Educated women also corresponded with learned men about intellectual subjects. Sometimes the woman was seeking further education or counsel; sometimes she was giving it; sometimes the written exchange was a matter of intellectual friendship or debate. Religious women such as Paula (in Rome and Bethlehem) and Hildegard von Bingen did so, and also secular women, such as Christine de Pisan (d. 1363). St. Catherine of Siena (1347-1380), declared a Doctor of the Church in 1970, is famous for her influential and learned correspondence, nearly 400 letters.
In the 16th and 17th centuries, as secularism increased, respect for women decreased. Patricia Ranft has documented a direct connection between valuing spiritual dignity in general and valuing women specifically. The Protestant Reformers attacked Catholic institutions that had “fostered women’s visibility and high status.” Where monasteries were suppressed, so was women’s education, and where images were destroyed, so were reminders of the educated women of the Bible and the first fifteen centuries of Christendom.
Early Christian Education
The study of Scripture and of biblical commentary was the pinnacle of Christian education in the early and medieval Church. The “liberal arts” (liberales artes) that constituted a classical education in ancient Rome were literally the areas of knowledge that “free people” (liberi) had the opportunity to study. In contrast, slaves and poor people could not afford to hire tutors. Traditionally, the liberal arts are seven: grammar, rhetoric, and logic to prepare one for further study, and then one might go on to study the disciplines of geometry, arithmetic, music, and astronomy. Learning grammar and rhetoric involved reading and analyzing literature and historical texts, and for Christians either the Bible with scriptural commentary was added to this as the most important of all or was substituted entirely for pagan texts.
Christianity expanded educational opportunities for the faithful. Previously, one had to be born into a family with sufficient wealth to afford tutors. Under Christianity, however, if one were admitted to a religious community, there one might be educated. Also, children were brought to both Greek and Latin monasteries for education, and parents having their children educated at home wrote to theologians for advice. St. Basil the Great set out a curriculum and method for teaching children. He used a great deal of persuasion and attractive methods, rather than relying on compulsion to force the children to work.
Co-Ed Religion: The Double Monastery
Double monastic communities were common. The first women’s monastery, founded in the fourth century at Tabennisi, was paired with a men’s monastery. The founders were Pachomius and his sister Mary. Double monasteries began and flourished in the Near East, including the foundations of Macrina and Peter and also of Jerome and Paula at Bethlehem. In Europe also, the influential Rule of St. Benedict (c. 530) involved the education of religious men and women, and double monasteries were widespread. They existed in Anglo-Saxon England, Gaul, perhaps Ireland, certainly Spain which may have had 200 double monasteries, and in Italy, Sardinia, and Germany as well. Within double monasteries, learned women taught both men and women, as did learned men. Hilda of Whitby (614-680), for instance, directed the education of many men, five of whom became bishops. From the 10th century, separate monasteries were far more frequent, although in the 14th century new double monasteries were founded, especially by the Order of the Holy Savior, established by St. Birgitta of Sweden (d. 1373).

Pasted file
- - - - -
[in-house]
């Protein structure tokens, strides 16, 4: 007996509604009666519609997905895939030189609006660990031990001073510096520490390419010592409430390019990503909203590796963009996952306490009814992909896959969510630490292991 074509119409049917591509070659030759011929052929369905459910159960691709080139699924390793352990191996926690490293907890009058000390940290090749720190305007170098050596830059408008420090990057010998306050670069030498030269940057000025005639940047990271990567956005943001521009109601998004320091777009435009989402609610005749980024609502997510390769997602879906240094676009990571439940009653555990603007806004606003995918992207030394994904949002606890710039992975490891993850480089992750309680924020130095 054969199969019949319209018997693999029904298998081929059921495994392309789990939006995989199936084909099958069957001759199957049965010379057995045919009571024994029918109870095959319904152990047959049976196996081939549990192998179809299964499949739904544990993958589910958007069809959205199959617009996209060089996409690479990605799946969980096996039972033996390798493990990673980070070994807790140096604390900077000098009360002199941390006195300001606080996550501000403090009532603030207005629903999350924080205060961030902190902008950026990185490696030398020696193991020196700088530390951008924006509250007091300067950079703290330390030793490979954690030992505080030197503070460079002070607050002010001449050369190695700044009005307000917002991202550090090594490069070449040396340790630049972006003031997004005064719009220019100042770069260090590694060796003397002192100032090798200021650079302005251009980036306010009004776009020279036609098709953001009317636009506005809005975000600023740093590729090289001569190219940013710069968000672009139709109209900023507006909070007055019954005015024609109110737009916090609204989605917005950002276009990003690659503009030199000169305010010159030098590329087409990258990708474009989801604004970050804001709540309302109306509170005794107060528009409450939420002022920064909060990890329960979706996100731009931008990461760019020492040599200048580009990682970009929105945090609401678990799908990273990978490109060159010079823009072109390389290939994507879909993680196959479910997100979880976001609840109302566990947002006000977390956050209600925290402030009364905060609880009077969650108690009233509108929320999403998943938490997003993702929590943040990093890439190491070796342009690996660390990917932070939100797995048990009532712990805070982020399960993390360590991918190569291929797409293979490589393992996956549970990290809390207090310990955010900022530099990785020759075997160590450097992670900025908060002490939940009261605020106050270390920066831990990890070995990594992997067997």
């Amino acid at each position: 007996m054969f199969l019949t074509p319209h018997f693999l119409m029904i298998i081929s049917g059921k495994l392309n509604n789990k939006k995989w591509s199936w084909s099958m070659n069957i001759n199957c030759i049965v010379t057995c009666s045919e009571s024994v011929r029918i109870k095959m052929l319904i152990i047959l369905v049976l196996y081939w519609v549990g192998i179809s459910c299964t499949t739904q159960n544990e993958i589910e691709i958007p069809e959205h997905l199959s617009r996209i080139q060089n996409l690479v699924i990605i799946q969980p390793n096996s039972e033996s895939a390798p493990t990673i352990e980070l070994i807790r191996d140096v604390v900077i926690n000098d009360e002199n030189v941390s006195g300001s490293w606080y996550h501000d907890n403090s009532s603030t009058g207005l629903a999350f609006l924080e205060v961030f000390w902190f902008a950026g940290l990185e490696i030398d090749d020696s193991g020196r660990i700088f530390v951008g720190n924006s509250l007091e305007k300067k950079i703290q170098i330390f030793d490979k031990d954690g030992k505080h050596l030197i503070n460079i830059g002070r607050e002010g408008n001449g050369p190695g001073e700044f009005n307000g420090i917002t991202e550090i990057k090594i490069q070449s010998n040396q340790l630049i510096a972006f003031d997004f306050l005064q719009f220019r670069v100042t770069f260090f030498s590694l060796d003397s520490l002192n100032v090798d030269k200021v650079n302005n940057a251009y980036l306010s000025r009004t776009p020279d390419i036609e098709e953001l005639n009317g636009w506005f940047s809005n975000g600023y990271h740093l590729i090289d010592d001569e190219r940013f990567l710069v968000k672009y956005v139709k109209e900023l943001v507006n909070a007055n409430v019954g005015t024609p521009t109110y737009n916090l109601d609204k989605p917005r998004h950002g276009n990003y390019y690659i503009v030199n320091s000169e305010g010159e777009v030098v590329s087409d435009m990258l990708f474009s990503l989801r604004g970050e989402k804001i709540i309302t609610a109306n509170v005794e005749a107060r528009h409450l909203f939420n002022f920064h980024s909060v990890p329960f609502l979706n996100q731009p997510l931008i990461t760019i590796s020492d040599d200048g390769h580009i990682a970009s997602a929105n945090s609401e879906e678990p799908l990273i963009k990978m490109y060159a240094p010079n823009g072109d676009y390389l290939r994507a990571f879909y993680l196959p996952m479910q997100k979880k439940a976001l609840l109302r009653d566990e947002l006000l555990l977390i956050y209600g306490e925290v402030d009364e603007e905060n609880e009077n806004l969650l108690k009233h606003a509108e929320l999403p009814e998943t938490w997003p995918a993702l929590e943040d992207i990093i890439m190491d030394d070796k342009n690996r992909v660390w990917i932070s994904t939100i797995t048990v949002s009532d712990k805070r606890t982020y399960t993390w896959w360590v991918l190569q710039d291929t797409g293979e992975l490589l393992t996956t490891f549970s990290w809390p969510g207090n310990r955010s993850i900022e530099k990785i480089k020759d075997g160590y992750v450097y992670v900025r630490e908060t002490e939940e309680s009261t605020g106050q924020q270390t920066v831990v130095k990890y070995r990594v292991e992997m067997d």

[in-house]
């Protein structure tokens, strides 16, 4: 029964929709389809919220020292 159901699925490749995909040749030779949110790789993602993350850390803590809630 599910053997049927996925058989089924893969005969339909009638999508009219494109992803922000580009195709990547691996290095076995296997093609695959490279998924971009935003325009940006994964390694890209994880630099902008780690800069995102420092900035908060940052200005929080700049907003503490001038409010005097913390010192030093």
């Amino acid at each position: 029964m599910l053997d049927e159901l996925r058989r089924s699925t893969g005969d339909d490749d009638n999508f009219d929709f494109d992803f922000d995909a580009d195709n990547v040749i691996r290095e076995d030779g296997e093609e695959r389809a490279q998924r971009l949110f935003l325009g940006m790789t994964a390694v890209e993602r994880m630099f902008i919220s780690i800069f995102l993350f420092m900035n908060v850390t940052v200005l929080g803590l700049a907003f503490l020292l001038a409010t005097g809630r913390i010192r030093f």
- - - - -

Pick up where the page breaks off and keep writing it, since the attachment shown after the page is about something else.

Visual Reminders of Feminine Wisdom
By the late third century, artists commonly depicted women with books. We see such women in frescoes, on sarcophagi, and on glass medallions. Susanna and other holy women were often depicted holding a scroll or book, to represent their religious learning and wisdom.
Later Christian art continued to show women such as St. Catherine of Siena with books or holding scrolls on which their own words were written. Church decoration depicted these women for everyone to see, and illustrated manuscripts portrayed them to the merchant and noble classes. These were familiar visual reminders that women could be learned and wise. A consequence of the Protestant Reformation, with its wide-sweeping destruction of religious art, was to reduce radically the visibility of educated women.
- Prudence Allen, R.S.M. The Concept of Woman, vols. 1-2 (Eerdmans, 1997, 2002)
- Eamon Duffy. Marking the Hours: English People and Their Prayers, 1240-1570 (Yale, 2006)
- Eamon Duffy. “Liturgy, Learning and the Laity” and “‘Lewd and Learned’: The Laity and the Primers” in Stripping the Altars: Traditional Religion in England c. 1400-c.1580 (Yale, 1992)
- Jaroslav Pelikan. Christianity and Classical Culture: The Metamorphosis of Natural Theology in the Christian Encounter with Hellenism (Yale, 1993)
- Patricia Ranft. Women and Western Intellectual Culture, 600-1500 (Palgrave Macmillan, 2002)
- Patricia Ranft. Women and Spiritual Equality in Christian Tradition (St. Martin’s, 1998)